"The proposed [town] water system . . . is about 3,200 feet from any approved proposed subdivision." Medfield "adopted [the subdivision control law] on October 8, 1951." Castle's plan "indicates . . . some twenty-nine lots in the proposed development, and each lot contains at least thirty thousand square feet . . .. There are some eight houses already completed on this development . . . under permits issued by the [t]own . . .. Each of these houses is supplied with domestic water . . . [from] drilled wells. The purchasers of these . . . houses . . . are now occupying most of these."
Castle contends that the first two conditions (requiring a water system connected with town water and acquisition of a drainage easement in adjacent land) imposed by the planning board upon its approval of the subdivision plan are without warrant in the subdivision control law or the town's regulations. Castle does not contend that the board could not impose the third condition concerning the board of health's approval of each dwelling's sanitary system.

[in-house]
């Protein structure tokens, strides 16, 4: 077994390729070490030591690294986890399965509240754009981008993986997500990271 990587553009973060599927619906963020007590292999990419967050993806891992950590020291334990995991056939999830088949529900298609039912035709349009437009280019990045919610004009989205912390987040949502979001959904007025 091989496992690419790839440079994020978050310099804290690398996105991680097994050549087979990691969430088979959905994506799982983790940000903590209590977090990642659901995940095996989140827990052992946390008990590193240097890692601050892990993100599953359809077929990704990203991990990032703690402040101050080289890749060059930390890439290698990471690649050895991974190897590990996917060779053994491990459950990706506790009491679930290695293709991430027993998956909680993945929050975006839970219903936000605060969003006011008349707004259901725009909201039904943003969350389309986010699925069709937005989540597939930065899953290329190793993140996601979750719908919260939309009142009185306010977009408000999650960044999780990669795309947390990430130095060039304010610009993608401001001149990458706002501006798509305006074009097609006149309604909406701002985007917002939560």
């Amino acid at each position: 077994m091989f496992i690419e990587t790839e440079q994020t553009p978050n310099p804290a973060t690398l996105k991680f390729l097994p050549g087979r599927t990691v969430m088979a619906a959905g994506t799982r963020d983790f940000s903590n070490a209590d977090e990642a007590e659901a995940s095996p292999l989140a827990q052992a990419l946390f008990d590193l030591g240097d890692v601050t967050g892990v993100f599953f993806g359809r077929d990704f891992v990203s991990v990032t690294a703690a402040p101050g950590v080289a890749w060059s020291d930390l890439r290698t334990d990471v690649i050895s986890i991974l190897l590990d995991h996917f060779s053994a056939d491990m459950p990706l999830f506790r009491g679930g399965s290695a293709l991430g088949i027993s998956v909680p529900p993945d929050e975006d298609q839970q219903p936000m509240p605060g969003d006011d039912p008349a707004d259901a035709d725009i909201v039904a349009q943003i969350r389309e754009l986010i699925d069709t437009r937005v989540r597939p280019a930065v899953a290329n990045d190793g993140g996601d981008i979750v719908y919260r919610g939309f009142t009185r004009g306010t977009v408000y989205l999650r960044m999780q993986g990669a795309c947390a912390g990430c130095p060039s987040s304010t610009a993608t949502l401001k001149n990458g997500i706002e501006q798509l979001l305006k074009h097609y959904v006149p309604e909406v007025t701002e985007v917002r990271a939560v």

1. In Daley Constr. Co. Inc. v. Planning Bd. of Randolph, 340 Mass. 149 , 152-156, we discussed several of the pertinent provisions of the subdivision control law. [Note 3] We expressly did not decide (p. 156) "whether a planning
board under Section 81U may require that, before lots are sold . . . arrangements be made to connect the water pipe system within a subdivision with pipes leading to a proper water supply." In the Daley Constr. Co. case, and in Doliner v. Planning Bd. of Millis, 343 Mass. 1 , 6, we reviewed in detail the purposes and legislative background of essentially the present provisions of the subdivision control law (G. L. c. 41, Sections 81K to 81GG, as amended) and there is no occasion for repeating what was there said. [Note 4] The general purposes of the law are stated in Section 81M (see the Daley Constr. Co. case, at pp. 153-154), and it is contemplated (see Doliner v. Planning Bd. of Millis, at p. 6) "that the planning board shall ensure compliance of subdivision plans not only with the zoning by-law, but also with the rules and regulations which must be adopted under Section 81Q . . . by each planning board in a community where the subdivision control law is in effect" (emphasis supplied). See Pieper v. Planning Bd. of Southborough, 340 Mass. 157 , 163. See also the 1952 special commission report upon which much of the present statute is based, 1953